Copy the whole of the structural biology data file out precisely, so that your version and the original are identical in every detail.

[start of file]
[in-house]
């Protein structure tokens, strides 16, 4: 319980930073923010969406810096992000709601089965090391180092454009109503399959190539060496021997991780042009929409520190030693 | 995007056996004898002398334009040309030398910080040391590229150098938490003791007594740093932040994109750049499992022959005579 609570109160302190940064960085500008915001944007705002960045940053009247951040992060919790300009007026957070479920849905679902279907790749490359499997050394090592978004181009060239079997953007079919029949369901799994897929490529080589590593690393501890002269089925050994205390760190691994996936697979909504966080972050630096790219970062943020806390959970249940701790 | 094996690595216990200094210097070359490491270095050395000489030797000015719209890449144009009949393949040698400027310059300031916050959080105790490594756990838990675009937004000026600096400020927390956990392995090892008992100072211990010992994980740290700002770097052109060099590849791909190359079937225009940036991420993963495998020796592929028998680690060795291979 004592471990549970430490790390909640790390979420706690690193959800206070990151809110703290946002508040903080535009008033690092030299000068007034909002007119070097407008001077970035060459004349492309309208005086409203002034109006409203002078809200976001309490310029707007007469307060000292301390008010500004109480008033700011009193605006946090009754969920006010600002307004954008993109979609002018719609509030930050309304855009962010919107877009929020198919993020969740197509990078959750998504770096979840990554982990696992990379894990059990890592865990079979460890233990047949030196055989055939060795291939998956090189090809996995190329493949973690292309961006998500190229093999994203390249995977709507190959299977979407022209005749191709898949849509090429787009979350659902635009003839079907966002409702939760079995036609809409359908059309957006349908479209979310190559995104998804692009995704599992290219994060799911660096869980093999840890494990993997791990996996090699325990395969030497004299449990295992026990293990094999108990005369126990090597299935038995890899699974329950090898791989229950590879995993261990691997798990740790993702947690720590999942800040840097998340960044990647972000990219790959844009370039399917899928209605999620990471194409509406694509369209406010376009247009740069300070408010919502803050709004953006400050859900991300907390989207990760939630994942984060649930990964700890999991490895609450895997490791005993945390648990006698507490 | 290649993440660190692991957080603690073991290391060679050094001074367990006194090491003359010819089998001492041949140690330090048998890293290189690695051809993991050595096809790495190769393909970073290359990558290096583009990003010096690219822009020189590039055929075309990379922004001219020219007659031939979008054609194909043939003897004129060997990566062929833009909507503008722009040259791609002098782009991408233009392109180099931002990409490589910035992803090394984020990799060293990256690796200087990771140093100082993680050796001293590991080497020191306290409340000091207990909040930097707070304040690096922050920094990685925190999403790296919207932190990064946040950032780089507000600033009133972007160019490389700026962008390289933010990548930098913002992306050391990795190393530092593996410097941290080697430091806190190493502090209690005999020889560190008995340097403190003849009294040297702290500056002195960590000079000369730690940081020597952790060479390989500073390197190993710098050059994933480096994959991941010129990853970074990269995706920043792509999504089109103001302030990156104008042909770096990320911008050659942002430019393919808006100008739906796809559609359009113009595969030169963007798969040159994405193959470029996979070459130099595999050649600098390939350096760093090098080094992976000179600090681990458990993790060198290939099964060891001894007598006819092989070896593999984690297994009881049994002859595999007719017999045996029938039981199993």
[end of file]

[in-house]
């Protein structure tokens, strides 16, 4: 319980930073923010969406810096992000709601089965090391180092454009109503399959190539060496021997991780042009929409520190030693 | 995007056996004898002398334009040309030398910080040391590229150098938490003791007594740093932040994109750049499992022959005579 609570109160302190940064960085500008915001944007705002960045940053009247951040992060919790300009007026957070479920849905679902279907790749490359499997050394090592978004181009060239079997953007079919029949369901799994897929490529080589590593690393501890002269089925050994205390760190691994996936697979909504966080972050630096790219970062943020806390959970249940701790 | 094996690595216990200094210097070359490491270095050395000489030797000015719209890449144009009949393949040698400027310059300031916050959080105790490594756990838990675009937004000026600096400020927390956990392995090892008992100072211990010992994980740290700002770097052109060099590849791909190359079937225009940036991420993963495998020796592929028998680690060795291979 004592471990549970430490790390909640790390979420706690690193959800206070990151809110703290946002508040903080535009008033690092030299000068007034909002007119070097407008001077970035060459004349492309309208005086409203002034109006409203002078809200976001309490310029707007007469307060000292301390008010500004109480008033700011009193605006946090009754969920006010600002307004954008993109979609002018719609509030930050309304855009962010919107877009929020198919993020969740197509990078959750998504770096979840990554982990696992990379894990059990890592865990079979460890233990047949030196055989055939060795291939998956090189090809996995190329493949973690292309961006998500190229093999994203390249995977709507190959299977979407022209005749191709898949849509090429787009979350659902635009003839079907966002409702939760079995036609809409359908059309957006349908479209979310190559995104998804692009995704599992290219994060799911660096869980093999840890494990993997791990996996090699325990395969030497004299449990295992026990293990094999108990005369126990090597299935038995890899699974329950090898791989229950590879995993261990691997798990740790993702947690720590999942800040840097998340960044990647972000990219790959844009370039399917899928209605999620990471194409509406694509369209406010376009247009740069300070408010919502803050709004953006400050859900991300907390989207990760939630994942984060649930990964700890999991490895609450895997490791005993945390648990006698507490 | 290649993440660190692991957080603690073991290391060679050094001074367990006194090491003359010819089998001492041949140690330090048998890293290189690695051809993991050595096809790495190769393909970073290359990558290096583009990003010096690219822009020189590039055929075309990379922004001219020219007659031939979008054609194909043939003897004129060997990566062929833009909507503008722009040259791609002098782009991408233009392109180099931002990409490589910035992803090394984020990799060293990256690796200087990771140093100082993680050796001293590991080497020191306290409340000091207990909040930097707070304040690096922050920094990685925190999403790296919207932190990064946040950032780089507000600033009133972007160019490389700026962008390289933010990548930098913002992306050391990795190393530092593996410097941290080697430091806190190493502090209690005999020889560190008995340097403190003849009294040297702290500056002195960590000079000369730690940081020597952790060479390989500073390197190993710098050059994933480096994959991941010129990853970074990269995706920043792509999504089109103001302030990156104008042909770096990320911008050659942002430019393919808006100008739906796809559609359009113009595969030169963007798969040159994405193959470029996979070459130099595999050649600098390939350096760093090098080094992976000179600090681990458990993790060198290939099964060891001894007598006819092989070896593999984690297994009881049994002859595999007719017999045996029938039981199993």